“I want to experiment with package deals with OTAs, what’s the best way to go about this to ensure I’m getting the best return?”
Niamh Power, head of client strategy at Avvio, says: Shop around for which OTAs to work with. Typically, Expedia and Priceline (which encompasses Booking.com and many others) own the biggest market share. Duetto has reported that Expedia controls approximately 70% of third party bookings in the USA, while Priceline controls roughly 62% of European OTA bookings. The two big players are likely to be safe bets to invest in. Due to their ample spending on advertising, remarketing and pay per click (PPC) campaigns, travellers are likely to think of these brands first when looking to book a place to stay.
Yet this is not to say that smaller brands aren’t worth thinking about and you should try a variety of OTAs to determine which channel sits best with your target audience. The key is to distribute your budget so that you’re not relying solely on one OTA. This will also help you negotiate a good deal with each OTA as you can play them against each other.
While deciding which OTAs to work with, make note of their booking cancellation rates. According to Mirai, Booking.com’s average rate is 104% higher than the average hotel’s website, while Expedia’s average cancellation rate is 31% higher. It’s critical to pay particular attention to the cancellation rates on each channel and use these to guide you how much to overbook. It goes without saying that you should put restrictions in place to reduce cancellations across all channels.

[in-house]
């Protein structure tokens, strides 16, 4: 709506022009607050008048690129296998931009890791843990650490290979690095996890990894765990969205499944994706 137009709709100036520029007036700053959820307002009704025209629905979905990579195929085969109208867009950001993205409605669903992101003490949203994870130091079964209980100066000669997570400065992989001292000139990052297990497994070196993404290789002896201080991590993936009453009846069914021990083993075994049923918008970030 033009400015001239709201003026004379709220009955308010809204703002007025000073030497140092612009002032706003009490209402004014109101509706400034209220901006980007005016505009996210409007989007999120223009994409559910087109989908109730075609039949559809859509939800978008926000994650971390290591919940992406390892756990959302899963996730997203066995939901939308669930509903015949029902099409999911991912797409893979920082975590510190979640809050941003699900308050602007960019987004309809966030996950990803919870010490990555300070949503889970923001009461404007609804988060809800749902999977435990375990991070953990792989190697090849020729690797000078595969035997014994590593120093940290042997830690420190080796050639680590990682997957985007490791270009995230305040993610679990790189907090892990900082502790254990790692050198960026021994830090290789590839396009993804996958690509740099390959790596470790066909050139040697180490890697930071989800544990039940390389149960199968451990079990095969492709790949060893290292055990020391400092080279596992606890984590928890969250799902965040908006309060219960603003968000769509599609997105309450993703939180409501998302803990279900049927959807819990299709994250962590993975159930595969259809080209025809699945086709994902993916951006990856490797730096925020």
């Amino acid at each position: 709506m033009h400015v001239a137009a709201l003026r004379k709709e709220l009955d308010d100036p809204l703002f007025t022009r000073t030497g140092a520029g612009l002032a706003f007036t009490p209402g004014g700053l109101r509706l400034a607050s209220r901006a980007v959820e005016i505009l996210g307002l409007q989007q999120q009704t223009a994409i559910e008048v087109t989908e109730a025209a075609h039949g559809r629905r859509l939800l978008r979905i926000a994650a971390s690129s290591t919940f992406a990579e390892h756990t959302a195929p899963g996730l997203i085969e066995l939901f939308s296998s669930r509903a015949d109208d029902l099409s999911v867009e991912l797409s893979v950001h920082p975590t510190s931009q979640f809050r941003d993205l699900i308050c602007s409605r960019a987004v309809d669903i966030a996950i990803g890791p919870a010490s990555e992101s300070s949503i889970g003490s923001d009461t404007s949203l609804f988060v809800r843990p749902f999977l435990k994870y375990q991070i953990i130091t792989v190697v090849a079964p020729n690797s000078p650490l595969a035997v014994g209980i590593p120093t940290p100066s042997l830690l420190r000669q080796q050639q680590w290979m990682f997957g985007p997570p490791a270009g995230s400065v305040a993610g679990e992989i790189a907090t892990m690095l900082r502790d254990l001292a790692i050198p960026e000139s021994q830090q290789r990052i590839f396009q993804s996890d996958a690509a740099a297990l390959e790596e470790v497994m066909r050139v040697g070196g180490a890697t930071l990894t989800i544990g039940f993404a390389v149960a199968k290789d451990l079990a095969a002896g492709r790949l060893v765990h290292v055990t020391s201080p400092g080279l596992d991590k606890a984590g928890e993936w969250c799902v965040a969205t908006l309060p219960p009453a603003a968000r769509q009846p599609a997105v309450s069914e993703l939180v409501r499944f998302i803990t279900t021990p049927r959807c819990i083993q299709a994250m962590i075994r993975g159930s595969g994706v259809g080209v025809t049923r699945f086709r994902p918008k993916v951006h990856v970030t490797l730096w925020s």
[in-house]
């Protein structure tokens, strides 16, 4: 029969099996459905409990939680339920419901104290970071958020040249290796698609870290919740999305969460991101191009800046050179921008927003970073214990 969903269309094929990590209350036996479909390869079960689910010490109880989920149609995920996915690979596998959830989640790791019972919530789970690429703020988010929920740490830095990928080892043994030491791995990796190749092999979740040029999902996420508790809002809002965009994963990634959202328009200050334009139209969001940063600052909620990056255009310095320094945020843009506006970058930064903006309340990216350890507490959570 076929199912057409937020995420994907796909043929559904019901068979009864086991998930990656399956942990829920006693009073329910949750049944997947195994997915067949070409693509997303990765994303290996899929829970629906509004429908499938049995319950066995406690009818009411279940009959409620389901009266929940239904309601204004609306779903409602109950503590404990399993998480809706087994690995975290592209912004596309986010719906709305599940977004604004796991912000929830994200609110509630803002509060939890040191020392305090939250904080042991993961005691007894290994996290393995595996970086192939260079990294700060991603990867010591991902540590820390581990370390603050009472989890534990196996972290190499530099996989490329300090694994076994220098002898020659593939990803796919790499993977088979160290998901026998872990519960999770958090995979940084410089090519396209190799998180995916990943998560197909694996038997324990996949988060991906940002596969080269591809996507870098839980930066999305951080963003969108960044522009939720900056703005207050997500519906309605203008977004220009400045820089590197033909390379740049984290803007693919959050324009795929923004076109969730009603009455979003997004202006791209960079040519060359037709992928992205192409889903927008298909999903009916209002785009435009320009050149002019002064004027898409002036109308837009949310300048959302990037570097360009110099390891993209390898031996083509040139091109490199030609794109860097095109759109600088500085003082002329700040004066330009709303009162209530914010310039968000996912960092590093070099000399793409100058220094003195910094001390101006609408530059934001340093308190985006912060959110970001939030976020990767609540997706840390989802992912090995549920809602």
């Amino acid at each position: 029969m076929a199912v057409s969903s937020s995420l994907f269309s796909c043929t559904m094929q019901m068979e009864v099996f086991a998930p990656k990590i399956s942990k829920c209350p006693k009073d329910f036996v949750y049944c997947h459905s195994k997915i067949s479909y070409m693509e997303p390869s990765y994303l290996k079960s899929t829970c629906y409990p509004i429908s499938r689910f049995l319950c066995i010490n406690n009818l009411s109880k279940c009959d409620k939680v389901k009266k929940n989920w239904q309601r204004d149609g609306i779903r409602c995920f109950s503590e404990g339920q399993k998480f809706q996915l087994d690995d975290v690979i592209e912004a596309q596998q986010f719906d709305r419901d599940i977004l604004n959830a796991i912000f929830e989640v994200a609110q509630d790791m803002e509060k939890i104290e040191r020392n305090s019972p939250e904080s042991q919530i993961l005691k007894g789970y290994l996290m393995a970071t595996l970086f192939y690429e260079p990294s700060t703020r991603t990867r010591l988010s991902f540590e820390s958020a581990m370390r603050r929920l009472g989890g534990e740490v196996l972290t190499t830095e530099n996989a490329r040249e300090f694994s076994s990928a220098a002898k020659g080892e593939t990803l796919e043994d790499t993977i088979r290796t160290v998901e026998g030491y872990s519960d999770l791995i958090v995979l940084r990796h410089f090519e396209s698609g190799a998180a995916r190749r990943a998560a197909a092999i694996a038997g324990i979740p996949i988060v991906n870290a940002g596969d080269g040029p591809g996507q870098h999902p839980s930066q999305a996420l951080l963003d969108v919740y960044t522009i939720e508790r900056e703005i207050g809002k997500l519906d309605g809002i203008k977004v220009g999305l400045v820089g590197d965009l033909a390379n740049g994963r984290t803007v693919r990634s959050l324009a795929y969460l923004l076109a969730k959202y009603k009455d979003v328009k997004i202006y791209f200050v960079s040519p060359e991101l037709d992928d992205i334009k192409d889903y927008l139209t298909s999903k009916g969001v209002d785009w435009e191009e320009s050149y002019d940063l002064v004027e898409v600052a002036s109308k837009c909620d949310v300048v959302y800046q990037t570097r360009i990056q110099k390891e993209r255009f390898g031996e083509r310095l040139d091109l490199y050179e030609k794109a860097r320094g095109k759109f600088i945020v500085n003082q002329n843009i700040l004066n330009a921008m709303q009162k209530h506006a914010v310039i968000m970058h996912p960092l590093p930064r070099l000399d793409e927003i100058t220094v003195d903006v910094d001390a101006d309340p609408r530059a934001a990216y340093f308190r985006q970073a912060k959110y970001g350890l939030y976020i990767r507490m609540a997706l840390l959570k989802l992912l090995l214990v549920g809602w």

Comb through your contract
Negotiate a good deal with your chosen provider. Don’t just go with the first contract they offer you – this is your chance to really ramp up the return on your investment. Firstly, try to get a discounted commission rate, and ensure you understand the volume of bookings you’re likely to receive from them. Ask them to provide a calculation of expected revenue, based on a similar property that they’re already working with.
You need to check the fine print of your contract with each OTA. For example, ensure you have a dynamic rate strategy, which will enable you to adjust and adapt your room rates to the season and marketplace so that you can offer more competitive deals to potential guests and attract more bookings. You should also avoid set room allocation, which limits flexibility and fluidity of inventory. Set room allocation means that if you give, let’s say, five rooms per night to Booking.com and then you sell out of available rooms on your own website, you won’t be able to pull the rooms from Booking.com. Avoid this so that you have the power to pull back those rooms and drive direct bookings.
Further to this, it’s worth pushing OTAs to not bid on your brand name in search results. Because OTAs have a huge PPC spend, if they bid on your brand name, they display in the top search results alongside your website, even when a traveller searches specifically for your brand name. This will drive travellers to book via the OTA rather than through your direct channel, resulting in a lower ROI on the booking. Our hotel partners have had some success negotiating with OTAs, so that they don’t bid for the brand name, enabling the hotel’s direct site to show up higher in the search engine results and drive more direct bookings.
To learn more about how Avvio can help you improve your direct booking revenue, visit www.avvio.com.